p. 98 surveys of faculty; of students; analysis of student research assignments; focus groups of students and faculty

p. 100 assessment methods: p. 103/4 survey template
https://www.ets.org/iskills/about
https://www.projectsails.org/ (paid)
http://www.trails-9.org/
http://www.library.ualberta.ca/augustana/infolit/wassail/
p. 106 gathering LMS stats. Usability testing
examples: p. 108-9, UofFL : pre-survey and post-survey of studs perceptions of library skills, discussion forum analysis and interview with the instructor

p. 122 create an LMS module for reuse (standardized template)
p. 123 subject and course LibGuides, digital tutorials, PPTs,
research mind maps, charts, logs, or rubrics
http://creately.com/blog/wp-content/uploads/2012/12/Research-Proposal-mind-map-example.png
http://www.library.arizona.edu/help/tutorials/mindMap/sample.php  (excellent)
or paper-based if needed: Concept Map Worksheet
Productivity Tools for Graduate Students: MindMapping http://libguides.gatech.edu/c.php

rubrics:
http://www.cornellcollege.edu/LIBRARY/faculty/focusing-on-assignments/tools-for-assessment/research-paper-rubric.shtml
http://gvsu.edu/library/instruction/research-guidance-rubric-for-assignment-design-4.htm
Creating Effective Information Literacy Assignments http://www.lib.jmu.edu/instruction/assignments.aspx

course handouts
guides on research concepts http://library.olivet.edu/subject-guides/english/college-writing-ii/research-concepts/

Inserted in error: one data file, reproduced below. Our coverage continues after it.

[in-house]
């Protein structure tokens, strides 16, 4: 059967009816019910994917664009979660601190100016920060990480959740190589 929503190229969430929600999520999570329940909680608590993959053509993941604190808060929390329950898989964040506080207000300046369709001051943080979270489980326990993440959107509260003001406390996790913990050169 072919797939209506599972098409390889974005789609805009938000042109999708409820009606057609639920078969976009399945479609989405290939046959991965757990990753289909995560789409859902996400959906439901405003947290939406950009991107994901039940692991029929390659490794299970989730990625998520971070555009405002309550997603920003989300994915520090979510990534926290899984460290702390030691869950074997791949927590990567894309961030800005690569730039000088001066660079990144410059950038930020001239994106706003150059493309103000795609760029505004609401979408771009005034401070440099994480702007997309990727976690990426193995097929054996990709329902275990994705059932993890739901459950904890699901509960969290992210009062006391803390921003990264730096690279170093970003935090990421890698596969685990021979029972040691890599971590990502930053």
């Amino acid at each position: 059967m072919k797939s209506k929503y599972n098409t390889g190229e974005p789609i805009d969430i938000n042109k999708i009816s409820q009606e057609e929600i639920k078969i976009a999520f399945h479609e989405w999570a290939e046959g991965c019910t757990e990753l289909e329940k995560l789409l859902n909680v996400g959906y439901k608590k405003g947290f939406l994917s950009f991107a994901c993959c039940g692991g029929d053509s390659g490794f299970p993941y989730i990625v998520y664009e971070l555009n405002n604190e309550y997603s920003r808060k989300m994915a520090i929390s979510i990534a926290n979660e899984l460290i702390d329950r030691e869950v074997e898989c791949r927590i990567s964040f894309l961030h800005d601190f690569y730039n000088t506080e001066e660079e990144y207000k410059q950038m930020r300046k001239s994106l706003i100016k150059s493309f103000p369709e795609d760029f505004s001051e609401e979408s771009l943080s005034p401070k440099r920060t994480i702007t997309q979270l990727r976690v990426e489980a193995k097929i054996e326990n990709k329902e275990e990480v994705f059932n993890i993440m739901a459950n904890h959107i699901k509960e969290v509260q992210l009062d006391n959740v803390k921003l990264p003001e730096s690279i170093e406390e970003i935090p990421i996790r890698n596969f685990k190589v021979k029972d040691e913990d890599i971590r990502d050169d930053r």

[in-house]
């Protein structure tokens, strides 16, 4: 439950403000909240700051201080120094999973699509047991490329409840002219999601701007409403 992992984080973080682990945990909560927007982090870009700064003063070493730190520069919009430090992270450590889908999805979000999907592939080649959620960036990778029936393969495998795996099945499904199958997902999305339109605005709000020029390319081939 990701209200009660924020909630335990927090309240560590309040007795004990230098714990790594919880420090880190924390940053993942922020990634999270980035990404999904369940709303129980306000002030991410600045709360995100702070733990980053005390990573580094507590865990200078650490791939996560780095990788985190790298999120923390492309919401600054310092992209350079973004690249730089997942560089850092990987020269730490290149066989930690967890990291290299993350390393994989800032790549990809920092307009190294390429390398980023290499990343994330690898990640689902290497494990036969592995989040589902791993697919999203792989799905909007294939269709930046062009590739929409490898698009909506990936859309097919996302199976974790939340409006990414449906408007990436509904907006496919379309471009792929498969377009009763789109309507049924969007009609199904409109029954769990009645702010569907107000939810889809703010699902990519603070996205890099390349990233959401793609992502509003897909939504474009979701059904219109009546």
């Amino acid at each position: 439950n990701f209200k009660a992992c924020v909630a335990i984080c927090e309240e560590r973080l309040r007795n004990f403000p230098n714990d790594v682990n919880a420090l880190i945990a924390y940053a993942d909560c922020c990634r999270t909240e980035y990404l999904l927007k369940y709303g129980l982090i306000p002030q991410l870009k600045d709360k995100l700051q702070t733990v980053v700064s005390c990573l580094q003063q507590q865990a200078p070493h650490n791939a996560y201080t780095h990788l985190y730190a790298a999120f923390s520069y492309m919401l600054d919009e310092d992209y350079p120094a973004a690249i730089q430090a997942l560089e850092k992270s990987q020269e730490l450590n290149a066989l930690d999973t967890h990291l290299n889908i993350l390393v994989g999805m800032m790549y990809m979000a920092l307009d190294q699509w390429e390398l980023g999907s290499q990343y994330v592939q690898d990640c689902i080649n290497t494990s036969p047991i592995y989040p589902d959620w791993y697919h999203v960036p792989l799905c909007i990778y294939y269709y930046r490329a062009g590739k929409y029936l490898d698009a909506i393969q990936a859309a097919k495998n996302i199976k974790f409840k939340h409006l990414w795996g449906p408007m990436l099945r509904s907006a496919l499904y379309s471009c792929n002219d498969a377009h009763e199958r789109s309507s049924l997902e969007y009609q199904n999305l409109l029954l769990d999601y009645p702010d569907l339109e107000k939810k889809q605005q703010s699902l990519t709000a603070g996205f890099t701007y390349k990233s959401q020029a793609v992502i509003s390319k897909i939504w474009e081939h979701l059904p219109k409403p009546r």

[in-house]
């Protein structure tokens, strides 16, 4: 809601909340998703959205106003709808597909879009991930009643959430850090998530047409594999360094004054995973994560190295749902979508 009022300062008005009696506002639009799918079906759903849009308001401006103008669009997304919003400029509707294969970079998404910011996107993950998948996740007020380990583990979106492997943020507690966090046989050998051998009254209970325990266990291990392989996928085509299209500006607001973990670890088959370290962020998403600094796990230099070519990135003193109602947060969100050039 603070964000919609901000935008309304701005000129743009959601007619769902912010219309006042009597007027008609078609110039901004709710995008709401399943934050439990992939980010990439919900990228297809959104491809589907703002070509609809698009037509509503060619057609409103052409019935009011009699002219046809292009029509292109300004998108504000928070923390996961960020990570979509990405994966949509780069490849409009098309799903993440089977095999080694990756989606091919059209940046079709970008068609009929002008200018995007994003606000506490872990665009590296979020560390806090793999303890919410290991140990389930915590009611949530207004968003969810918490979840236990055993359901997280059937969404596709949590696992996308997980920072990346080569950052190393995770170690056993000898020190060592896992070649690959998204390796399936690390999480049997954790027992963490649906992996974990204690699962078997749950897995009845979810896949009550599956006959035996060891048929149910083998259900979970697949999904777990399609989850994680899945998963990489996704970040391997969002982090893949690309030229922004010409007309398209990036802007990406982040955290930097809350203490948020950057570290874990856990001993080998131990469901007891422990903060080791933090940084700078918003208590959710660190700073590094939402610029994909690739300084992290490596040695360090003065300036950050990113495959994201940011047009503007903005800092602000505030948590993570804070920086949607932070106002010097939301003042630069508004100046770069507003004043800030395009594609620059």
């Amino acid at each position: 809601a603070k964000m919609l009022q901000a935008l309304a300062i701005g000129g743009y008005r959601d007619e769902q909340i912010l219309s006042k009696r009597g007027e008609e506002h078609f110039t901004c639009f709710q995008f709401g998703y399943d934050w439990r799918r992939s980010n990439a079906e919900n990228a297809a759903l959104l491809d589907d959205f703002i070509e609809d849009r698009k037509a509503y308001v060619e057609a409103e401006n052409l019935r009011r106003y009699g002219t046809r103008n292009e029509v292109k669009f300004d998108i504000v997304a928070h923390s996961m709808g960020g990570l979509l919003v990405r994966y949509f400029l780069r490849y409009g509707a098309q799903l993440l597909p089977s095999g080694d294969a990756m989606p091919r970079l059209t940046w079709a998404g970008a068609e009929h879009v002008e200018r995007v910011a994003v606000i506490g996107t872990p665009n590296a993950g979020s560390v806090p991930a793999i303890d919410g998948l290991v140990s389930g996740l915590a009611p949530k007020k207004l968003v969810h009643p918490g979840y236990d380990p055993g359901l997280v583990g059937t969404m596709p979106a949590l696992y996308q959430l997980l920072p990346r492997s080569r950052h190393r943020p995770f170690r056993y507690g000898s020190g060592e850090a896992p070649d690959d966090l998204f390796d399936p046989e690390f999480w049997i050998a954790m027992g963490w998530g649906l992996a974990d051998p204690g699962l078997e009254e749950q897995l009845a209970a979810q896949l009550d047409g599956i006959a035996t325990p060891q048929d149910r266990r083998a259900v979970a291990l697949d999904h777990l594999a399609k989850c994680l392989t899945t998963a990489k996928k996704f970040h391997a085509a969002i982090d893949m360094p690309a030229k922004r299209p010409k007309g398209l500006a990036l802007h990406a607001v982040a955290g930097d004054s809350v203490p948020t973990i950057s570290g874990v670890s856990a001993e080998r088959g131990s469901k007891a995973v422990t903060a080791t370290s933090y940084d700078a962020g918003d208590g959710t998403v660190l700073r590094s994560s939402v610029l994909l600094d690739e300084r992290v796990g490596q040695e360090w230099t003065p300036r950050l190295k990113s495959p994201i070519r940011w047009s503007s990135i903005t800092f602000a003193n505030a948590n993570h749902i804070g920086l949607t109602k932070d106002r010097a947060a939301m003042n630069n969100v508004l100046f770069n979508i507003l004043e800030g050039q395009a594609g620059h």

http://louisville.libguides.com/c.php
Popular versus scholar http://www.library.arizona.edu/help/tutorials/scholarly/guide.html

list of frequently asked q/s:
blog posts
banks of reference q/s

p. 124. Resistance or Receptivity

p. 133 getting admin access to LMS for the librarians.

p. 136 mobile students, dominance of born-digital resources

 

 

 

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Summey T, Valenti S. But we don’t have an instructional designer: Designing online library instruction using isd techniques. Journal Of Library & Information Services In Distance Learning [serial online]. January 1, 2013;Available from: Scopus®, Ipswich, MA. Accessed May 11, 2015.

http://login.libproxy.stcloudstate.edu/login?qurl=http%3a%2f%2fsearch.ebscohost.com%2flogin.aspx%3fdirect%3dtrue%26db%3dedselc%26AN%3dedselc.2-52.0-84869866367%26site%3deds-live%26scope%3dsite

instructional designer library instruction using ISD techniques

Shank, J. (2006). The blended librarian: A job announcement analysis of the newly emerging position of instructional design librarian. College And Research Libraries, 67(6), 515-524.
http://login.libproxy.stcloudstate.edu/login?qurl=http%3a%2f%2fsearch.ebscohost.com%2flogin.aspx%3fdirect%3dtrue%26db%3dedselc%26AN%3dedselc.2-52.0-33845291135%26site%3deds-live%26scope%3dsite

The Blended Librarian_ A Job Announcement Analysis of the Newly Emerging Position of Instructional Design Librarian

Macklin, A. (2003). Theory into practice: Applying David Jonassen’s work in instructional design to instruction programs in academic libraries. College And Research Libraries, 64(6), 494-500.